The farmer in today’s Gospel story is not called a fool because he is successful: you have to be clever to manage a successful farm and the bumper harvest has not happened by accident. Like all agriculture, it depends partly on natural forces beyond the farmer’s control, especially the weather, but it also depends on shrewd planning, extensive knowledge and hard work. In most senses, this farmer is no fool.
But when it comes to the most important question – what is to be done with all this wealth? – he is a complete fool. He is a fool because he thinks only to himself and of himself. He has forgotten God, who created the earth and who makes everything grow. He has forgotten the poor who are in need of his generosity. And most importantly he has forgotten that this life is short and uncertain.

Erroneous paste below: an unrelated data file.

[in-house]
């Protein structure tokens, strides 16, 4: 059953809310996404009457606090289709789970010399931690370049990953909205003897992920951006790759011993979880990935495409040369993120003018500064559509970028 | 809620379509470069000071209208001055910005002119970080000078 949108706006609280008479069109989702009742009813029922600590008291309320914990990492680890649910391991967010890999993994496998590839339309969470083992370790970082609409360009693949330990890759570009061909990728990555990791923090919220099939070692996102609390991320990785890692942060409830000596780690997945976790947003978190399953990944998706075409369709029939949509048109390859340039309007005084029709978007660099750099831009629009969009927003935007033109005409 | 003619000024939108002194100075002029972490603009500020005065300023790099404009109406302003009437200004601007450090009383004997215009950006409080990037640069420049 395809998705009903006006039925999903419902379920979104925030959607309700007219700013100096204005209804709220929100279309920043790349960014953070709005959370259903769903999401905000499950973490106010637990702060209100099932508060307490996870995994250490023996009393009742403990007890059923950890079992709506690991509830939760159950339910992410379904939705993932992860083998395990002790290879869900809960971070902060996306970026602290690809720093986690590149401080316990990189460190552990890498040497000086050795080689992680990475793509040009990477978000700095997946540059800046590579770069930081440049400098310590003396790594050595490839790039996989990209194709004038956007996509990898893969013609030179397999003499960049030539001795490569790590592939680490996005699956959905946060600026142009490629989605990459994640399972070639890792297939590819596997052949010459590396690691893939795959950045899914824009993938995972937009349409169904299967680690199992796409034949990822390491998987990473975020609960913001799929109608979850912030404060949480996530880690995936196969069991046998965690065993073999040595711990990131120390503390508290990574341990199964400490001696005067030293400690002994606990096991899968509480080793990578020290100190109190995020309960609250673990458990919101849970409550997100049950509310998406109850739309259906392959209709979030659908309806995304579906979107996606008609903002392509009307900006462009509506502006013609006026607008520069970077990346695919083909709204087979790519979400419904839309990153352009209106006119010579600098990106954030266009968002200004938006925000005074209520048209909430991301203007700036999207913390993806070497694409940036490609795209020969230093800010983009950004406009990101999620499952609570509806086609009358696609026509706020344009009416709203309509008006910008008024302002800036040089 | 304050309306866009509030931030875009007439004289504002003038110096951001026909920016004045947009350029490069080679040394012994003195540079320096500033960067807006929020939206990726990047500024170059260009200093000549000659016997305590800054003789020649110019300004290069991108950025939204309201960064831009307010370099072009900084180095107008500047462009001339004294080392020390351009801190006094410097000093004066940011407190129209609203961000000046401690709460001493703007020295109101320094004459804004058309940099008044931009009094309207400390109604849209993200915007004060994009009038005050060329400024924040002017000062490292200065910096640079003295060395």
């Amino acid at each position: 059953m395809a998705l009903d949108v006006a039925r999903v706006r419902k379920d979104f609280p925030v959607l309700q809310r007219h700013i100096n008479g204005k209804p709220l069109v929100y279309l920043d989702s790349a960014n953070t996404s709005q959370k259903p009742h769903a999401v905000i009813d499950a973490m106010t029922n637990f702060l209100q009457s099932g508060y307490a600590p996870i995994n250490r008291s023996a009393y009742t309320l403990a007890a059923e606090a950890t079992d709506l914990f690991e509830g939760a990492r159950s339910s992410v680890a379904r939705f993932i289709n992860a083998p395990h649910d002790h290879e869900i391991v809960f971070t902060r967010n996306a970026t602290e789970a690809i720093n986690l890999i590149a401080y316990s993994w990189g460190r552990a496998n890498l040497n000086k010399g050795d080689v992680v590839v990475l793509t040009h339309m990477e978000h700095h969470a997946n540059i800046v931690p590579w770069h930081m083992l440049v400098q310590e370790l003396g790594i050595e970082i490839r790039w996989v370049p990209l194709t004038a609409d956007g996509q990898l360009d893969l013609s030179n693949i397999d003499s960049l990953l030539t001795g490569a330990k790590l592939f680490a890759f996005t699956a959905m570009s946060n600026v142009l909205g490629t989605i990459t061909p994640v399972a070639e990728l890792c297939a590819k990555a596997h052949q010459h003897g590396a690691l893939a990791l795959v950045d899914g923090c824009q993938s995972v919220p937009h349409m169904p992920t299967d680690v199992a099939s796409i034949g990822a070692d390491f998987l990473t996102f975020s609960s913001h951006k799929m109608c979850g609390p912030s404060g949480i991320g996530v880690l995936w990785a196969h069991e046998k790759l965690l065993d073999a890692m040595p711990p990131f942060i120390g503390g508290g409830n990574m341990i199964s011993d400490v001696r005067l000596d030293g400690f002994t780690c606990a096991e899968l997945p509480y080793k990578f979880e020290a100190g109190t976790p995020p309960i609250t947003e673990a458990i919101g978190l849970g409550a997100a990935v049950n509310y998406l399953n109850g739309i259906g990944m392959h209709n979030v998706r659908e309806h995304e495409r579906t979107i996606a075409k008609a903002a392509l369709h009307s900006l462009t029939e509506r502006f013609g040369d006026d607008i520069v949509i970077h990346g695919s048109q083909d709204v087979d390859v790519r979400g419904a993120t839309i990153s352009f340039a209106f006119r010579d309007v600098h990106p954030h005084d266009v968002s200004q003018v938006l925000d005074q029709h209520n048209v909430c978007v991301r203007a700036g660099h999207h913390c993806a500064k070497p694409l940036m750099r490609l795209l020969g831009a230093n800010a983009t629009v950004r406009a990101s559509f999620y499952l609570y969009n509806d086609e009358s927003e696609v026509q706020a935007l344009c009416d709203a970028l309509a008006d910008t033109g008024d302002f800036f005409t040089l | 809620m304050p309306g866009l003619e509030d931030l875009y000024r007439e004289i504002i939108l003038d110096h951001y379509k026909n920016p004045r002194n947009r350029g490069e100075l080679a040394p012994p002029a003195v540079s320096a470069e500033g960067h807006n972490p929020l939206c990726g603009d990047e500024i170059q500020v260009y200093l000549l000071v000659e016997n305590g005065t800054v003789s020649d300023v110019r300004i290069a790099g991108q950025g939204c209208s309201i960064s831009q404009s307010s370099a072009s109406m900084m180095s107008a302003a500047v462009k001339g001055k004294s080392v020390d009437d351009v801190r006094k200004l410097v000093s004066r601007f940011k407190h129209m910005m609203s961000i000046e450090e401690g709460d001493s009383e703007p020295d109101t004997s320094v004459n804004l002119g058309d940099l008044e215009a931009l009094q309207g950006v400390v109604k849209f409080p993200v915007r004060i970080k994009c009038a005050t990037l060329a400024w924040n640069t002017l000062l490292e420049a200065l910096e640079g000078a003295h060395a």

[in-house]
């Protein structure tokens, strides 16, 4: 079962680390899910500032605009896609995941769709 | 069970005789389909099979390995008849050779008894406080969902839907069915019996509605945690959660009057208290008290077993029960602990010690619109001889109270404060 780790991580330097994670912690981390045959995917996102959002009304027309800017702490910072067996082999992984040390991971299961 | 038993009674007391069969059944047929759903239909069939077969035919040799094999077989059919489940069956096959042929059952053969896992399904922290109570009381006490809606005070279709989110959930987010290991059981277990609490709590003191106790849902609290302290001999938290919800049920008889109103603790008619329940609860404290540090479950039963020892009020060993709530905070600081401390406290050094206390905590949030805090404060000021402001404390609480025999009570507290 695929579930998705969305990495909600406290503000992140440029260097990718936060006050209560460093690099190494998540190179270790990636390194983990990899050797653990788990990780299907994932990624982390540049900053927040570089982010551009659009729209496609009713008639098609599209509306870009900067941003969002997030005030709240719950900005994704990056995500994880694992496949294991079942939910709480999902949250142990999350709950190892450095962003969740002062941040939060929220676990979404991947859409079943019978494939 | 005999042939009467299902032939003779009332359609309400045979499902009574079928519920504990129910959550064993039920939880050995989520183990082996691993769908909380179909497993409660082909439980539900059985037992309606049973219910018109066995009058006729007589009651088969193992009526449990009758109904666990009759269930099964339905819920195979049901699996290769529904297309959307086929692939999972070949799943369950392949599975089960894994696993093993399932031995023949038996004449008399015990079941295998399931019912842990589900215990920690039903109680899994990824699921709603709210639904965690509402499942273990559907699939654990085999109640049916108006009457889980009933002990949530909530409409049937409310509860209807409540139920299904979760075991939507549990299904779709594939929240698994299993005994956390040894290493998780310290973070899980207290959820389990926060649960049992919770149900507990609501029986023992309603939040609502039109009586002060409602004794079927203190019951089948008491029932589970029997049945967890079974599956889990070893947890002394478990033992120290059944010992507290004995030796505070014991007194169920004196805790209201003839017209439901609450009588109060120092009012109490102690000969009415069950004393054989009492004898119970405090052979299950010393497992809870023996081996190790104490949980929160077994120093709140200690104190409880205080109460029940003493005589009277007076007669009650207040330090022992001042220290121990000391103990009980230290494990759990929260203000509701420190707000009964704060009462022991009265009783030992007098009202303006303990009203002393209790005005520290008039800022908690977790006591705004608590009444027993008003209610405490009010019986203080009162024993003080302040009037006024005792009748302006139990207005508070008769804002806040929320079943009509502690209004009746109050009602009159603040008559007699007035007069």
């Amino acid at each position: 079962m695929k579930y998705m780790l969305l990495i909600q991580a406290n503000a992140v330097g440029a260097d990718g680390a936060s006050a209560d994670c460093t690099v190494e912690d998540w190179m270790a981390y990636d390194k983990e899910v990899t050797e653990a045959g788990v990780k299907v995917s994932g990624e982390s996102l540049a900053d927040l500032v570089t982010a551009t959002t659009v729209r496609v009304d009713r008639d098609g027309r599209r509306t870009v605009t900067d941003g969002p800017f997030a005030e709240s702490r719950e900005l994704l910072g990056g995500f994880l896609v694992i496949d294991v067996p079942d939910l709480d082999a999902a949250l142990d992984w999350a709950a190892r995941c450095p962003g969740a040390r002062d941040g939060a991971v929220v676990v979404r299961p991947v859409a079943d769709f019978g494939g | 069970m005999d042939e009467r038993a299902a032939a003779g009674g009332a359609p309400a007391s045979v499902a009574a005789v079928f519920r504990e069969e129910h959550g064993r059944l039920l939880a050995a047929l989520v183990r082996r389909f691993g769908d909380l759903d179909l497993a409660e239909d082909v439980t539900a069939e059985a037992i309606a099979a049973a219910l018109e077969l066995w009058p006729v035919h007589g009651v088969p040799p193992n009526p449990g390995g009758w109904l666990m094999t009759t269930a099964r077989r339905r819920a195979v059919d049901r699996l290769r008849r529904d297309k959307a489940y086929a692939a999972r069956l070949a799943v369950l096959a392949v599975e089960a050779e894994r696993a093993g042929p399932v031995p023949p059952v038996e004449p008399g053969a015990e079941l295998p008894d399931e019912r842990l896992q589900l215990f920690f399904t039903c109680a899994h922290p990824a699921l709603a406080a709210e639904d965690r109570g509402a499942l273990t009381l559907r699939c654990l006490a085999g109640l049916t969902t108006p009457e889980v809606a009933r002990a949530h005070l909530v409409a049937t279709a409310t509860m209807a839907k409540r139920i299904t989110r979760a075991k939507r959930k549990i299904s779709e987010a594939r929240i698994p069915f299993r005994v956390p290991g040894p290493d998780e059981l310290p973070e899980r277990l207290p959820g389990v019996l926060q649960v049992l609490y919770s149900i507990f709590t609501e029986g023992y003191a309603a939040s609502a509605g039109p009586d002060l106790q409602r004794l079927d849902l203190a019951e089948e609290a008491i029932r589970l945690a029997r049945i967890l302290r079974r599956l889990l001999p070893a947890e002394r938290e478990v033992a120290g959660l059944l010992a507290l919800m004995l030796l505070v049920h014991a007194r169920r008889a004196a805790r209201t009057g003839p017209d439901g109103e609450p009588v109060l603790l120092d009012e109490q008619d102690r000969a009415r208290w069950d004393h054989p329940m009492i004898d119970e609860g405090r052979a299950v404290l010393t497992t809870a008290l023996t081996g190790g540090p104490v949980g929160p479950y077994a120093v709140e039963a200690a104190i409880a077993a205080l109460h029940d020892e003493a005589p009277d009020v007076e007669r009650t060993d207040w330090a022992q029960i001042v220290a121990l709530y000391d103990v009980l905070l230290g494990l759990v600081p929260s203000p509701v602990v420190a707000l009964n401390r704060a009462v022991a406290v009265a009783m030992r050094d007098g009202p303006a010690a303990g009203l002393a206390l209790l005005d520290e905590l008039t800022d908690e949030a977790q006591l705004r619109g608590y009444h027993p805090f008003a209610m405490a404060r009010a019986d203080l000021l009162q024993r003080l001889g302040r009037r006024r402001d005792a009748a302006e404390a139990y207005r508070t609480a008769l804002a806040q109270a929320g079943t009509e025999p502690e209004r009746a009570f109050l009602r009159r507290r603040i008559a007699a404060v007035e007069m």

So he doesn’t thank God for the rich harvest. He doesn’t give any of it away to feed the hungry. All he can think of is finding better ways of keeping it all to himself, for his own enjoyment. He is planning a long and self-indulgent retirement. He has not learned the lesson of today’s Psalm: make us know the shortness of our life, that we may gain wisdom of heart.
There is wisdom in the old saying that we should live each day as if it might be our last on this earth, and there is wisdom in the principle that we should use the gifts God has given us to make the world a better place for everyone, and especially for those who are most in need.